Im Focus: How gut bacteria can make us ill

HZI researchers decipher infection mechanisms of Yersinia and immune responses of the host

Yersiniae cause severe intestinal infections. Studies using Yersinia pseudotuberculosis as a model organism aim to elucidate the infection mechanisms of these...

Im Focus: Interfacial Superconductivity: Magnetic and superconducting order revealed simultaneously

Researchers from the University of Hamburg in Germany, in collaboration with colleagues from the University of Aarhus in Denmark, have synthesized a new superconducting material by growing a few layers of an antiferromagnetic transition-metal chalcogenide on a bismuth-based topological insulator, both being non-superconducting materials.

While superconductivity and magnetism are generally believed to be mutually exclusive, surprisingly, in this new material, superconducting correlations...

Im Focus: Studying fundamental particles in materials

Laser-driving of semimetals allows creating novel quasiparticle states within condensed matter systems and switching between different states on ultrafast time scales

Studying properties of fundamental particles in condensed matter systems is a promising approach to quantum field theory. Quasiparticles offer the opportunity...

Im Focus: Designing Architecture with Solar Building Envelopes

Among the general public, solar thermal energy is currently associated with dark blue, rectangular collectors on building roofs. Technologies are needed for aesthetically high quality architecture which offer the architect more room for manoeuvre when it comes to low- and plus-energy buildings. With the “ArKol” project, researchers at Fraunhofer ISE together with partners are currently developing two façade collectors for solar thermal energy generation, which permit a high degree of design flexibility: a strip collector for opaque façade sections and a solar thermal blind for transparent sections. The current state of the two developments will be presented at the BAU 2017 trade fair.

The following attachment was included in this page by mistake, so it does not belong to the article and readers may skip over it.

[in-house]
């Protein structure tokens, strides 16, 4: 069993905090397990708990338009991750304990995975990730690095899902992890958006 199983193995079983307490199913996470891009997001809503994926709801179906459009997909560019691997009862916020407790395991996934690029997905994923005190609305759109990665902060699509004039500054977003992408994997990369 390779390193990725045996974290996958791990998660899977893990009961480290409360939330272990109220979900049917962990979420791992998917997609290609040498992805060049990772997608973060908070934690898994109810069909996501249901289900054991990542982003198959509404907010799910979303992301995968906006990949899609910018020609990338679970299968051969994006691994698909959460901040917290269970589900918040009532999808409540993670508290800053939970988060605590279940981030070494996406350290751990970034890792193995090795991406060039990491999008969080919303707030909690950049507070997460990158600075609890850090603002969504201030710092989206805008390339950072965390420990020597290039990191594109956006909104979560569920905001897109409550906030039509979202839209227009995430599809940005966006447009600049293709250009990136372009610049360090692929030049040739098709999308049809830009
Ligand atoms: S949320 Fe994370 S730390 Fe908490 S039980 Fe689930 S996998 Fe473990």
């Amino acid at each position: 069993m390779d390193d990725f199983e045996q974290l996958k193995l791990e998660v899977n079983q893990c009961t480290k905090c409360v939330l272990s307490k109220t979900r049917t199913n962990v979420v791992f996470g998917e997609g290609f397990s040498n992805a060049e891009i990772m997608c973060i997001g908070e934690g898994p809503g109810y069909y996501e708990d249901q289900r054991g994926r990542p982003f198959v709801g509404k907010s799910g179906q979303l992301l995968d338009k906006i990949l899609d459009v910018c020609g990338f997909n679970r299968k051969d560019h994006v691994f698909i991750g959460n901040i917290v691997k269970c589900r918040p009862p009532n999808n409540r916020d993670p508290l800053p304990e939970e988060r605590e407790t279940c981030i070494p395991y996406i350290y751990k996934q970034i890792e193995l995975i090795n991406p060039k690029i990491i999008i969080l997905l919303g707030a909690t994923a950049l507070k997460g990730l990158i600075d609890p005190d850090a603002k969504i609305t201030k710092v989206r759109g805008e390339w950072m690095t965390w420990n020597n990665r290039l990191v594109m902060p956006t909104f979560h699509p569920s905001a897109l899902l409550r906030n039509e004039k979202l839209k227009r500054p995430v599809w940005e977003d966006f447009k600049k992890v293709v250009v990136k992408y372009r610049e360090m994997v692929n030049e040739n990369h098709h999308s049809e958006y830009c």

As part of the “ArKol – development of architecturally highly integrated façade collectors with heat pipes” project, Fraunhofer ISE together with its partners...

All Focus news of the innovation-report >>>

Anzeige

Anzeige

Event News

Sustainable Water use in Agriculture in Eastern Europe and Central Asia

19.01.2017 | Event News

12V, 48V, high-voltage – trends in E/E automotive architecture

10.01.2017 | Event News

2nd Conference on Non-Textual Information on 10 and 11 May 2017 in Hannover

09.01.2017 | Event News

 
Latest News

Helmholtz International Fellow Award for Sarah Amalia Teichmann

20.01.2017 | Awards Funding

An innovative high-performance material: biofibers made from green lacewing silk

20.01.2017 | Materials Sciences

Ion treatments for cardiac arrhythmia — Non-invasive alternative to catheter-based surgery

20.01.2017 | Life Sciences

VideoLinks
B2B-VideoLinks
More VideoLinks >>>